VISIBLE IMAGE (Lent Day No. 44)

By Pastor Matt Carter
Scripture Reading: John 14:8-11
“Anyone who has seen me has seen the Father! So why are you asking me to show him to you? Don’t you believe that I am in the Father and the  Father is in me? The words I speak are not my own, but my Father who lives in me does his work through me. Just believe that I am in the Father and the Father is in me. Or at least believe because of the work you have seen me do.” John 14:9b-11
If given the choice between the Holy Spirit inside us or Jesus here beside us, I believe most of us would choose to have Jesus here in the flesh. If we put ourselves in Philip’s situation, we would probably wonder if Jesus truly was the Son of God. Philip was still wanting to see more—the Father. I believe we often are in the same situation.
We settle for the Holy Spirit, but what we really want is Jesus here. Show us Jesus, and that will be enough for us. However, Scripture tells us in Colossians 1:27 that it is “Christ in us, the hope of glory.” Jesus does live in us through the power of his Holy Spirit. Furthermore, this is why we are called the body of Christ (1 Corinthians 12:27).
Jesus told Philip that anyone who sees Him has seen the Father. Paul says it best when he says in Colossians 1:15, “Christ is the visible image of the invisible God.” Christ shows us the Father, and we as the body of Christ, through the power of the Holy Spirit, show others Jesus by loving them.


By Pastor David Leeder
Scripture Reading: Ephesians 5:22-33
“However, each one of you also must love his wife as he loves himself, and the wife must respect her husband.” Ephesians 5:33
As part of my ministry, being the lead pastor, I am often asked to prepare young (and not so young) couples for their weddings. I take them through a course of counseling over several weeks, and one of the passages we look into for great spiritual advice is found in Ephesians 5. 
Although the Apostle Paul was not married, in many of his writings, he gives great advice on the subject of marriage. However, the verses found in Ephesians 5 are probably the greatest. He first speaks to the role of the wife in relation to her husband. Her role is one of submitting to the husband, as the head of the home. That submission is likened to our submission to Christ; it is total, absolute, and should be in everything.
The advice that he gives concerning the husband’s role to the wife is even stronger. The husband should love the wife as Christ loved the Church. Christ died for the Church, giving everything He could to show the depth of His love. So the husband’s love should reveal the same level of commitment and sacrifice as Christ’s love revealed to us. I would suggest that if a husband loved his wife in that way, a wife would have no problem submitting to her husband. One is the encourager of the other.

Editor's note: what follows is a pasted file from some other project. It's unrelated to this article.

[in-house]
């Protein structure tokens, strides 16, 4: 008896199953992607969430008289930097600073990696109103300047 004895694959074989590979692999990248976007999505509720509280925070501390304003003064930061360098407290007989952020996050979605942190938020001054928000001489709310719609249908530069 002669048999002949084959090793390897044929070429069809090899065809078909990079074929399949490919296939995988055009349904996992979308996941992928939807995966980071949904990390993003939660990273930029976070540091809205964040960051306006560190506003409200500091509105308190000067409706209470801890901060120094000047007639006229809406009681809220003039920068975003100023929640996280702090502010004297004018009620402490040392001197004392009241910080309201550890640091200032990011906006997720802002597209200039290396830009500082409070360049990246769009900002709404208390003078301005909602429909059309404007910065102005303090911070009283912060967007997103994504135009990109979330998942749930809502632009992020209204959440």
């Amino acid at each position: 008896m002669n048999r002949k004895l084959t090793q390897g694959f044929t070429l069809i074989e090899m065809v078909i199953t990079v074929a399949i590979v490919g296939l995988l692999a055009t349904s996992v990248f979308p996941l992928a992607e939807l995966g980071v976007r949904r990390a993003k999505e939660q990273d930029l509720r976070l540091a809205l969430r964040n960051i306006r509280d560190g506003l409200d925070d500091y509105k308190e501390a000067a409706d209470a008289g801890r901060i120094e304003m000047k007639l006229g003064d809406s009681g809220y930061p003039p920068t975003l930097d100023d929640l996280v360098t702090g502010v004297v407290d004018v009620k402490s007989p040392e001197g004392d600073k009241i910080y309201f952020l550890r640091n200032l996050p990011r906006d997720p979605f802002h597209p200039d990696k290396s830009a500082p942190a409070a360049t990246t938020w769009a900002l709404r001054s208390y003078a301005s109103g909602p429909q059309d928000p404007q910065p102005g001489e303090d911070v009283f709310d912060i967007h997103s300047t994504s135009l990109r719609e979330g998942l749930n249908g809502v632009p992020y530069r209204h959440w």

By Pastor Cole Maxwell
Scripture Reading: Mark 4:35-41
“When Jesus woke up, he rebuked the wind and said to the waves, ‘Silence! Be still!’ Suddenly the wind stopped, and there was a great calm. Then he asked them, ‘Why are you afraid? Do you still have no faith?’ The disciples were absolutely terrified. ‘Who is this man?’ they asked each other. ‘Even the wind and waves obey him!’” Mark 4:39-41
There are probably many times when you have said to yourself, “This is more than I can handle right now.” And to be honest, it probably is more than you can handle by yourself.
I think God allows us to go through certain trials, or allows us to leave our comfort zones, like the disciples in today’s Scripture passage, so that we can learn to rely on Him more than we rely on ourselves.
Are you relying on your own strength today or God’s?

WHO IS YOUR GOD? (Lent Day No. 41)

By Pastor S. Zurcher
Scripture Reading: Matthew 16:15
“But what about you,” [Jesus] asked. “Who do you say I am?” Matthew 16:15
I have given and been given many nicknames. I gave these nicknames to strangers, that became acquaintances, that became close friends.
God says His name is Yahweh, translated to “I Am” or “I Am who I Am.” He allows us the joy of discovering who He is. The Bible includes a long list of nicknames man has given to God. They weren’t given because of reading or others’ stories but because of a close relationship.
Names include Strength and Song (Moses); Shepherd and Stone of Israel (Jacob); Creator, Prince of Peace, Everlasting Father, and Light to the nations (Isaiah); Deliverer, Rock, Fortress, and Shield (David); Author and Perfecter of faith, Father of mercies, and Holy Servant (Paul); King of the nations (Jeremiah); Rabbi and Good Teacher (disciples); Shepherd and Guardian of our souls (Peter); and Lawgiver and Judge (James). And we’ve hardly begun.